Thursday, July 20, 2006

Much of the left blogosphere is enjoying an article in today's New York Times entitled "Lieberman Finds Favor Among Donors That Usually Support G.O.P." It certainly reinforces the case for Ned Lamont -- but let me (as usual) be the skunk at the garden party and point out that it means Lieberman won't lack for friends and financiers in a general election campaign, whether or not he wins the Democratic primary.

And right now, of course, it looks as if he might not win that primary -- he's trailing Lamont 51%-47% in the latest Quinnipiac poll, as you probably know. But Joe's still well ahead in a three-way race, 51% (Joe)-27% (Ned)-9% (Republican Alan Schlesinger).

The full results of the Quinnipiac poll are here; results of the previous Quinnipiac poll, released June 8, are here. In June, Lieberman led a three-way race 56%-18%-8%, so he's down 5% and Lamont's up 9% in six weeks.

Does that mean Lamont has the momentum to win the general? I don't know; I have my doubts. I'll note that Lieberman's support among Republicans in a three-way race is unchanged from June to July, and very strong (58%). Independents also still favor Lieberman overwhelmingly, though admittedly by less than in June (54%-22%-7% as opposed to 59%-15%-6%).

What I keep trying to figure out is what the GOP is thinking about this race. Atrios keeps insisting that the Republicans are going to fight to win it, but what's really going on? Last week we were hearing that Connecticut Republicans wanted to pressure Schlesinger to drop out, because of a reporting gambling problem -- but instead of a heavy hitter, they're reported want to replace him on the ticket with a nonentity, John C. Orchulli, who was the party's sacrificial lamb in the 2004 Senate race, which Democratic incumbent Christopher Dodd won easily. (Forget about those rumors that Lieberman himself might take the GOP line -- he says he won't.)

My worry is that Rove is husbanding his resources -- concluding, presumably, that the party doesn't have a potential winner for this race, he may think a Lieberman independent campaign is of more use to him nationwide than a full-fledged GOP battle for the seat would be.

How? By giving him (and the GOP's media surrogates) the opportunity to point to Connecticut and say GOP-friendly things like this (from John Hawkins at Right Wing News):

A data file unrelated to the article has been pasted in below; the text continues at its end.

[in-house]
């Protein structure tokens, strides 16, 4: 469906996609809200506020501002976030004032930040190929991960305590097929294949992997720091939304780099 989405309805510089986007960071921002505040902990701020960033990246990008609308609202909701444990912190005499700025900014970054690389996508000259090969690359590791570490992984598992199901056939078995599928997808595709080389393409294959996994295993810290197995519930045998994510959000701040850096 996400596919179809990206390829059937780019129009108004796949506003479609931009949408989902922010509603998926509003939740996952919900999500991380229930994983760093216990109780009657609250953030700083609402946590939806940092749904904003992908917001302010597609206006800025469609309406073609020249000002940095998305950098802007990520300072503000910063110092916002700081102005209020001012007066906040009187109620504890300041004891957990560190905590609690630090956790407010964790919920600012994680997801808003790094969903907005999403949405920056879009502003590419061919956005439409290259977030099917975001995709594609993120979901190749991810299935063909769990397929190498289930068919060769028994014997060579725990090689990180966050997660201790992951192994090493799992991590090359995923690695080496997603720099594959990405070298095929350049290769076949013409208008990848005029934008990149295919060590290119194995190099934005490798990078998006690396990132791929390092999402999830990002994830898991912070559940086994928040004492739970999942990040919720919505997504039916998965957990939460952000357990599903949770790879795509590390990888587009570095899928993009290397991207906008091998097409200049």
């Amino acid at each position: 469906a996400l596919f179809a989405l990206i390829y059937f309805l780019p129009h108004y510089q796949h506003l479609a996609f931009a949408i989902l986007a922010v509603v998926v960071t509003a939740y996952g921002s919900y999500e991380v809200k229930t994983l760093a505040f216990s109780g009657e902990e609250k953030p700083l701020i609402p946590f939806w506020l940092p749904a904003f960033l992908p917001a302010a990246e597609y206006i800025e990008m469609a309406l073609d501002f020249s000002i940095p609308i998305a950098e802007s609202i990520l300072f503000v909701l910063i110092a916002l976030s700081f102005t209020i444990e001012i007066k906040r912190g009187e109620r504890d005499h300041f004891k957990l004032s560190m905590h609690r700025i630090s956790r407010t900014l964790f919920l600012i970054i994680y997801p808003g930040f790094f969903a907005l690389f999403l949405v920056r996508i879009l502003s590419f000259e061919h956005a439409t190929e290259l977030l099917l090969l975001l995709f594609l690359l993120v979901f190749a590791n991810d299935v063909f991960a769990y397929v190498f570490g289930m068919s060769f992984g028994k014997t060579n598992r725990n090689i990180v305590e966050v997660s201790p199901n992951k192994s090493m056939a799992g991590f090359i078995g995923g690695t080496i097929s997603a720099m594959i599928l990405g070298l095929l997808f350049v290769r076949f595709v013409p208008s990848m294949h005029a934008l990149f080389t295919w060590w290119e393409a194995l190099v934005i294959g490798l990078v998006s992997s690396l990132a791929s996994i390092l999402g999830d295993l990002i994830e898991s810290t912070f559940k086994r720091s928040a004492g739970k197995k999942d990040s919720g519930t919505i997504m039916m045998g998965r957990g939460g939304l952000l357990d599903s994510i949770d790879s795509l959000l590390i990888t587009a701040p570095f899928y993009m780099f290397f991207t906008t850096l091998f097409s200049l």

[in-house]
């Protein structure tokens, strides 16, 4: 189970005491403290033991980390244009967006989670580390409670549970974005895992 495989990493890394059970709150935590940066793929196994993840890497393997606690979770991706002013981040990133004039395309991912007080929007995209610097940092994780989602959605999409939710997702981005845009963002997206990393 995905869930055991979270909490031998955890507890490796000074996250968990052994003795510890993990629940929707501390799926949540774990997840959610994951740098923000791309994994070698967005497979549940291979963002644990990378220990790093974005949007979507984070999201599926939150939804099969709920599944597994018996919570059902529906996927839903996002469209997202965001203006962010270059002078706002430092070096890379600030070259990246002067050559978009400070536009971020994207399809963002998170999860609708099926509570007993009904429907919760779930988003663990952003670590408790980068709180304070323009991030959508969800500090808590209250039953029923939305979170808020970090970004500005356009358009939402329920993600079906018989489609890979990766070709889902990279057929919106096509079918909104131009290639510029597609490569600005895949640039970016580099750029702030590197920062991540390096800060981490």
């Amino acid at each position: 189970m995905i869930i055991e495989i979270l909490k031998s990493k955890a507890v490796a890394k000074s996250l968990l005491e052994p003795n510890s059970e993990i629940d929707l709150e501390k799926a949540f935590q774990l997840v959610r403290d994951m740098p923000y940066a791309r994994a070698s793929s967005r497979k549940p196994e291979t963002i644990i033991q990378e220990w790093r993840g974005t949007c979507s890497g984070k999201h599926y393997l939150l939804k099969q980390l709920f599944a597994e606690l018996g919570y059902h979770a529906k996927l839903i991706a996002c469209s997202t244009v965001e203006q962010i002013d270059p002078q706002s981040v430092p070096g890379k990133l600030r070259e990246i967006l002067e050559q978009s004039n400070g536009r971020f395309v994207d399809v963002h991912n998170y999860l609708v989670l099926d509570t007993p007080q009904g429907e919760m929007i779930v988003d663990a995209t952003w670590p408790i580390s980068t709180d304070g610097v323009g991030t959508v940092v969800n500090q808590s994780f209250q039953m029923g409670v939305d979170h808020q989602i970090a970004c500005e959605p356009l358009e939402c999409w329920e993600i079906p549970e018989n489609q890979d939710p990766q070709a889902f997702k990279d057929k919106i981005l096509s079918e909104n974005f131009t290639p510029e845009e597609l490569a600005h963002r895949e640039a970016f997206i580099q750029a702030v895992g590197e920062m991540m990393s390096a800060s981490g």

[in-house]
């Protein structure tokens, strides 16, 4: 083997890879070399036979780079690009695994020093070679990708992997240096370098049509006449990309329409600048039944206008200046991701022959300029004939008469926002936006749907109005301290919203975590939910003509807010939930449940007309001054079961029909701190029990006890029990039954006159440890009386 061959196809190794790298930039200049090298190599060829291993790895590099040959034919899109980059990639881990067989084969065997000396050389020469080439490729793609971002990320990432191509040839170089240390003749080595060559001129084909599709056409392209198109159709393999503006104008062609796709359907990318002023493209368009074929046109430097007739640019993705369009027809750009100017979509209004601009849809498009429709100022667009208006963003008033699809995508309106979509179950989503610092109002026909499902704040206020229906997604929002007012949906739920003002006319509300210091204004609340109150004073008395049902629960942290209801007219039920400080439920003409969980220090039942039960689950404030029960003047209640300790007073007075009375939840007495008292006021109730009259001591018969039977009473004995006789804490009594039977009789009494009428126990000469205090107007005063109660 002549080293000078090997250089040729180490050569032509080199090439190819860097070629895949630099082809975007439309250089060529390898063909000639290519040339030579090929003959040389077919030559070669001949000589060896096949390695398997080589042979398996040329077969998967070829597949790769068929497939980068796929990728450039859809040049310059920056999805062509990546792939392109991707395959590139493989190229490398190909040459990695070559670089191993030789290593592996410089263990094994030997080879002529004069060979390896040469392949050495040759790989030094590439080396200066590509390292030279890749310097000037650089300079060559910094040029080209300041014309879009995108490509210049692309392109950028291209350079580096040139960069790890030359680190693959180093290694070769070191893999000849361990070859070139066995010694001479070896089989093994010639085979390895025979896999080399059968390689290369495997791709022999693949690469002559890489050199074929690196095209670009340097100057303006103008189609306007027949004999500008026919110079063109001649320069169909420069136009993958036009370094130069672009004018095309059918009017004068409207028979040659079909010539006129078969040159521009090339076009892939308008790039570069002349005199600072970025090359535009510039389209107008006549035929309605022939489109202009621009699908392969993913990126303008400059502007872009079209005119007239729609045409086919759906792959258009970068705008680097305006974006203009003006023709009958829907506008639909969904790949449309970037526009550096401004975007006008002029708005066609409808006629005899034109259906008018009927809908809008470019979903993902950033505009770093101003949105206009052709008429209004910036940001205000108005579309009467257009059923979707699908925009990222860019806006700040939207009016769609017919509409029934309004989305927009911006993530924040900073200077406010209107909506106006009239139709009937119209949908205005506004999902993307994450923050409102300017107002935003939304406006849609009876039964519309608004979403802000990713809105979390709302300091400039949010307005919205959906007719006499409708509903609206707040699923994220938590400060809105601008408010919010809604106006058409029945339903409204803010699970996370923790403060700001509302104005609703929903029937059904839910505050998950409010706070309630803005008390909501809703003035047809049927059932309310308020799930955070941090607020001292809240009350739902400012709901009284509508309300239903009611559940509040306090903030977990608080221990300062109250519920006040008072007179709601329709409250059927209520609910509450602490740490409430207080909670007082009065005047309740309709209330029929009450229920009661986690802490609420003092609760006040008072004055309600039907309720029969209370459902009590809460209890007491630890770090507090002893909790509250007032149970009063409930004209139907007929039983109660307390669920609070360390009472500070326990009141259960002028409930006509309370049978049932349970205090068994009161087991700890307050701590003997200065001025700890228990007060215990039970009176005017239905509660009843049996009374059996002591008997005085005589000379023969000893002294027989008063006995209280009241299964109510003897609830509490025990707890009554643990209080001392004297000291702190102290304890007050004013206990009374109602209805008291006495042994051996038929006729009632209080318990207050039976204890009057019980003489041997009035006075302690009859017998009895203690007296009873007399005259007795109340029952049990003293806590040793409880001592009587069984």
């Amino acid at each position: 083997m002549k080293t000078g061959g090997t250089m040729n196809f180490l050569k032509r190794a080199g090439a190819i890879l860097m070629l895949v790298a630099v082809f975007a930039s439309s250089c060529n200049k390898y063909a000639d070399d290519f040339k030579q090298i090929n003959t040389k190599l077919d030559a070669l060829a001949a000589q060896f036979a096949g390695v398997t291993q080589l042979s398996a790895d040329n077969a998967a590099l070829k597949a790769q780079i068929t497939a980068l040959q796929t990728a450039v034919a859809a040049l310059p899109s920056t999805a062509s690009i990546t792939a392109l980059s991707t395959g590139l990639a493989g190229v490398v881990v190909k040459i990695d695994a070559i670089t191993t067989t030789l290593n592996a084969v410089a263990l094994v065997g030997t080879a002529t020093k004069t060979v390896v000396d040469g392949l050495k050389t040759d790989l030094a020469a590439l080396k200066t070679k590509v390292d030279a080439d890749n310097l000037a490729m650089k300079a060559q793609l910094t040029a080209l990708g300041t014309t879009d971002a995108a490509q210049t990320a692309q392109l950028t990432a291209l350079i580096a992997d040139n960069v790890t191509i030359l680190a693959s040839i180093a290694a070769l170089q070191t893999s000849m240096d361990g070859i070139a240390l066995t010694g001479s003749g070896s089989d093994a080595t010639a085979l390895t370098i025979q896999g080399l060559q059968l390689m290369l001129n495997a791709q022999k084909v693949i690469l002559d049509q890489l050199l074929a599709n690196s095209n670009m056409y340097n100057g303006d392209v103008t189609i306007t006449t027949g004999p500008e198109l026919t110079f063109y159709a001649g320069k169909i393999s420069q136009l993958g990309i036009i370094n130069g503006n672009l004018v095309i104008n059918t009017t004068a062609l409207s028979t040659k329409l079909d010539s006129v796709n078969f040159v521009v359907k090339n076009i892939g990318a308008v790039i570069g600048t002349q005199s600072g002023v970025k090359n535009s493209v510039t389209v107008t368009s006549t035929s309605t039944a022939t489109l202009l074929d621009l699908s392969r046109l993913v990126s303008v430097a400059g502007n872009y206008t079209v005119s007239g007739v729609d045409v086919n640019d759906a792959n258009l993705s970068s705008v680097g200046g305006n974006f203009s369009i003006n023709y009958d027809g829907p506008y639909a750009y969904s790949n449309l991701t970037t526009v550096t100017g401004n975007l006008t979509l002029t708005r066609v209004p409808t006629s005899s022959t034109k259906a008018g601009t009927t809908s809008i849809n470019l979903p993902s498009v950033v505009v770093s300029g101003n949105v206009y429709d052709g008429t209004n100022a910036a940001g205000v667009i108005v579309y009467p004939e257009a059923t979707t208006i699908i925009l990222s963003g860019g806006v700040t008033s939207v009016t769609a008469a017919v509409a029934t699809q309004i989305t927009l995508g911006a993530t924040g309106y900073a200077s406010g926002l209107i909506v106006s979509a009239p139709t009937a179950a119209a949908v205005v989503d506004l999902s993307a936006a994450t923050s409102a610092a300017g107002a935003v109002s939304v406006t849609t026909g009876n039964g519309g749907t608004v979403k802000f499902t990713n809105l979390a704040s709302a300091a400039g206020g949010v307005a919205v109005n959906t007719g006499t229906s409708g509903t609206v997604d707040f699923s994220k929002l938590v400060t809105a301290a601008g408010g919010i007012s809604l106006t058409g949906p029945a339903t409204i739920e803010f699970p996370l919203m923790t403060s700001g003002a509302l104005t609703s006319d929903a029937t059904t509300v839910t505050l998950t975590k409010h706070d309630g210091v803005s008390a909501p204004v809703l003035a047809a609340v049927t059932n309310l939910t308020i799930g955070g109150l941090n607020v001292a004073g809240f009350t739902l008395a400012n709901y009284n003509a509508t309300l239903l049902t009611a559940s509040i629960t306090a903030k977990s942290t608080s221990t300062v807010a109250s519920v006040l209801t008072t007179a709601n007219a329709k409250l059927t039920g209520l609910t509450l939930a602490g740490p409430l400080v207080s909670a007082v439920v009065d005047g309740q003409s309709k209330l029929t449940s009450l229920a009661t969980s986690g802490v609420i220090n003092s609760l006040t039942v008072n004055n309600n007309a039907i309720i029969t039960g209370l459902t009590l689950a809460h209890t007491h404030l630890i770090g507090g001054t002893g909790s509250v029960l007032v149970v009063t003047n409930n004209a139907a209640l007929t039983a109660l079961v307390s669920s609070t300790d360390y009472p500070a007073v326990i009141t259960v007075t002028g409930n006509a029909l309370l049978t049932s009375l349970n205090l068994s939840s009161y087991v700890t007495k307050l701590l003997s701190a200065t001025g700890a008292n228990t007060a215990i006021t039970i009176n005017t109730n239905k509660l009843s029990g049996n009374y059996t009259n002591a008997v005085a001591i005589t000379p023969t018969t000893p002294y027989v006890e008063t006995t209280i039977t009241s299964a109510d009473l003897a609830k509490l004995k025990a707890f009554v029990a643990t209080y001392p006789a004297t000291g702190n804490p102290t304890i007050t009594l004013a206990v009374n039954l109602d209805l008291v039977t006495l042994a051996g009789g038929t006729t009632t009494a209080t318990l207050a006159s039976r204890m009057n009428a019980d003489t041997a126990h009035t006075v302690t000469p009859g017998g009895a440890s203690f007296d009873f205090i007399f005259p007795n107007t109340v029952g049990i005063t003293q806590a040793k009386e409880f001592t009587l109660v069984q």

So, if Joe loses as a Democrat, but wins as an independent with lots of Republican and Independent support, what does that mean?

Well hopefully, it'll mean that the "Harry Truman Democrats" will realize that if they're serious about defending America, they're in the wrong party. Could it mean that some Jews, who vote Democrat 2 to 1, might get the message that they're in the wrong party? Sure.

We've already had a Lieberman spinner feeding the press the arguments that support for Lamont is grounded in anti-Semitism and a Lieberman loss will alienate Jewish voters from the Democratic Party nationwide. Rove is surely thinking, More of this, please. He may really believe that getting these memes to spread across the country (along with the ever-popular "the Democratic Party is falling into the hands of purge-crazed Stalinists") will help him win enough tight races elsewhere that not getting a pickup in Connecticut is a small price to pay. (Especially when the likely winner in Connecticut is a Bush Republican disguised as a Democrat.)

If I'm right about this, those Republican-leaning donors aren't putting themselves in the GOP doghouse at all when they write checks to Joe.

By the way, via Julia, I see that I'm not the only left blogger who's sick of Lieberman yet skeptical about the Lamont fight -- check out the Talking Dog's objections, which don't track mine exactly, but are well worth pondering.

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